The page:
How Is Assault Defined In North Carolina?

In North Carolina, an assault is any harmful or offensive touching. The range is pretty wide – it could be as simple as the accused grabbing someone in a way that is offensive to them, to violent assault that results in grave injury.

I had a male client charged for assault for slapping a girl on the behind in a bar. I have seen a violent assault, where somebody was punched in the mouth resulting in injury. I’ve encountered plenty of witnessed assaults where someone simply drew back on someone as if to hit them, and put that person in fear which is also considered assault.  Any kind of offensive touching or threat therein can be classified as assault.

Assault in North Carolina can be something as low level as a simple assault, which is a class III misdemeanor. Assaults can be of a very serious nature such as assault with a deadly weapon, inflicting serious injury, assault on children, or the elderly, and any number of other violent crimes related to harming someone with a fist, arm, foot, metal bar, an automobile, gun, or any number of things.

 

Does An Alleged Victim Have To Be Injured For Assault Charges To Be Made?

No, there is no requirement of showing injury for an assault charge. However, injury does tend to escalate the charges, and make for a more serious one at that. With the lowest level of an assault, an assault charge requires, at minimum, that the accuser was in some way subjected to harmful, offensive touching, or the fear of one.

What Circumstances Can Aggravate An Assault Charge In North Carolina?

The more harm that is done to aggravate the victim as well as the device, or implement used to initiate the assault (knife, firearm, etc.) the more elevated the charge will be. If a knife or firearm was involved, the charge will likely increase to a higher level crime, many times a felony.

Does The Intent Of The Alleged Perpetrator Impact The Assault Charge?

Intent can have an effect on the charge, but typically, impact on the assault charge to the degree of aggravated assault has to do with the type of weapon, or implement used as well as the amount of injuries. You can actually assault someone in our state, and not have the specific intent of assaulting him or her, but because of criminal negligence, or gross conduct, be charged with assault.

Does The Degree Of Injury Impact An Assault Charge?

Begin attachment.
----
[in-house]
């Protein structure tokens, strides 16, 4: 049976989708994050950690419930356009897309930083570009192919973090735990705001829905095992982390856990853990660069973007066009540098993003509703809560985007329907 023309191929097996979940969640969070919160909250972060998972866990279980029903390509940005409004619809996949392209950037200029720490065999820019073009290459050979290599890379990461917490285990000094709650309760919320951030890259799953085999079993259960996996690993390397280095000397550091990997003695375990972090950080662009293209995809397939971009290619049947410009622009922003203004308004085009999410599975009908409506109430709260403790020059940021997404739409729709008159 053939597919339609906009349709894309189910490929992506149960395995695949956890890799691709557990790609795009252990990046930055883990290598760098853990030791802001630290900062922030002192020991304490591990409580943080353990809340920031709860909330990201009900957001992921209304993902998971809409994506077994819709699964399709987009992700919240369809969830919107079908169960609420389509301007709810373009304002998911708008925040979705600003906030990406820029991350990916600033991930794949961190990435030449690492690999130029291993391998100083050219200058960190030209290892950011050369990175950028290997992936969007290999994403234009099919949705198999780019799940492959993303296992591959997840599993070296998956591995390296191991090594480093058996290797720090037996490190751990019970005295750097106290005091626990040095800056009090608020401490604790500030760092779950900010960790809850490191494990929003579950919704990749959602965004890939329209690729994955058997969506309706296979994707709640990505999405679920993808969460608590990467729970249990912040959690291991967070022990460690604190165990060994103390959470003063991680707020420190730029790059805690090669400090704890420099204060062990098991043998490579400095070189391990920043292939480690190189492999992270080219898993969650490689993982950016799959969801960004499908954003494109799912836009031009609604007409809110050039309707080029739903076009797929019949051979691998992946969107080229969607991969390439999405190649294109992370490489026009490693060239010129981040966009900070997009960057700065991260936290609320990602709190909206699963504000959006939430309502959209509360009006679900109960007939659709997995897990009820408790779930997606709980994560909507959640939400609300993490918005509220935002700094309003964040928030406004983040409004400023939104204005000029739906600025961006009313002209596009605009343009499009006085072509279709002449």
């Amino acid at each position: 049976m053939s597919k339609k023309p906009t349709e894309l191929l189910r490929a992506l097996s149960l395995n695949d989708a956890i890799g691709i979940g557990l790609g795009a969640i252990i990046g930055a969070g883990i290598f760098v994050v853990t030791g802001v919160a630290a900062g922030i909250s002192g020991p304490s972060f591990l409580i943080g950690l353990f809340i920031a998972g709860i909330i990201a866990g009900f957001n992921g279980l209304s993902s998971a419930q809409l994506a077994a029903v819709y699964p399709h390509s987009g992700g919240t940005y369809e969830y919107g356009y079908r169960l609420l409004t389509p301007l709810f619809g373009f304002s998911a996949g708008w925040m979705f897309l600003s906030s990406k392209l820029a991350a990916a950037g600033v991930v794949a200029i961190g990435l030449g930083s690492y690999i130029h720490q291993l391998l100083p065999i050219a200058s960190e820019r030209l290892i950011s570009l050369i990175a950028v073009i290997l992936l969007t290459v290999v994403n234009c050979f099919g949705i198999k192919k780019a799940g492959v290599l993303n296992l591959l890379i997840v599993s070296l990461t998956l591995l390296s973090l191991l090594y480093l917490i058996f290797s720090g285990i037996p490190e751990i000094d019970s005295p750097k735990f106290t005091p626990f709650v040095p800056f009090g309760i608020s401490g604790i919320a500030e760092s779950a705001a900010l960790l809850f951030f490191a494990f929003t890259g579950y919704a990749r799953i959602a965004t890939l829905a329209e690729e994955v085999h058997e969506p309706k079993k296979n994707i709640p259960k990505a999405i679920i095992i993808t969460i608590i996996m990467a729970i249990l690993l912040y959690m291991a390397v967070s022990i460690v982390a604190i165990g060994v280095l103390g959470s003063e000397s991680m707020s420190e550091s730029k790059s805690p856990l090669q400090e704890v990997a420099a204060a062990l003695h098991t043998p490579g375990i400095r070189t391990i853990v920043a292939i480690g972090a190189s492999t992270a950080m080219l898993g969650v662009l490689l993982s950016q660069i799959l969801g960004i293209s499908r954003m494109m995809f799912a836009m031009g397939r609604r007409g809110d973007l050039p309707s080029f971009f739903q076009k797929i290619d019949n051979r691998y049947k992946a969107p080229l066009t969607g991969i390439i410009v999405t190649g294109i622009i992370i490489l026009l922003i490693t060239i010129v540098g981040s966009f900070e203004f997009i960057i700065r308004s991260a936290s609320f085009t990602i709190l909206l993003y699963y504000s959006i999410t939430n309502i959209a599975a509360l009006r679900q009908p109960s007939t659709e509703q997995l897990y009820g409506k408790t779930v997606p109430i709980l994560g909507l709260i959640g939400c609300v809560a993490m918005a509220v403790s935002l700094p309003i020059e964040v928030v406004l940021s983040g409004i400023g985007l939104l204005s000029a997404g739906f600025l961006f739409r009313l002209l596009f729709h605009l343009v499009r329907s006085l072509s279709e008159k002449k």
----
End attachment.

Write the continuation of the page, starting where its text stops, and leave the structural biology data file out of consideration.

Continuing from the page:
Yes, the degree of injury does affect an assault charge. The more someone is injured, the more likely the charge will be elevated to a felony or other charge.

What Are The Potential Defense Strategies Used In Assault Cases?

In our state, self-defense is the best defense to an assault, unless of course they have charged the wrong person, which I see happen on occasion. For instance, if the assault occurred in a bar, or on a dark street late at night, and the accuser literally mistook my client for another person. But, again, the defense I use most often in assault cases is self-defense. Total defense can be claimed if the force used was of a reasonable nature, and if a reasonable person would have felt threatened by the actions of the person that was the perpetrator.

What Are The Penalties Associated With An Assault Conviction?

For a simple assault, it can be no more than a fine of up to $250 for the first three offenses. For major assaults, it can be decades in jail.

What Are The Long Term Effects Of An Assault Conviction?

The problem you have with assault is that they are considered violent crimes. North Carolina reserves prison space for violent criminals, and pursues assault charges with great vigor. Violent crimes are given the highest priority, higher than property crimes, higher than drug crimes. So, they are of the highest priority for prosecutors as well.

Additional Information Regarding Assault Cases In North Carolina

Assault cases are usually fact-driven, and facts are extremely important. Having an attorney who has tried hundreds of these cases can be very helpful, because your attorney’s ability to elicit truthful, and appropriate responses from other parties, bystanders, particularly when self-defense is your defense in the case, is very important, so the outcome is in your favor.

For more information on Assault Charges In North Carolina, a free initial consultation is your next best step. Get the information and legal answers you are seeking by calling (910) 782-2156 today.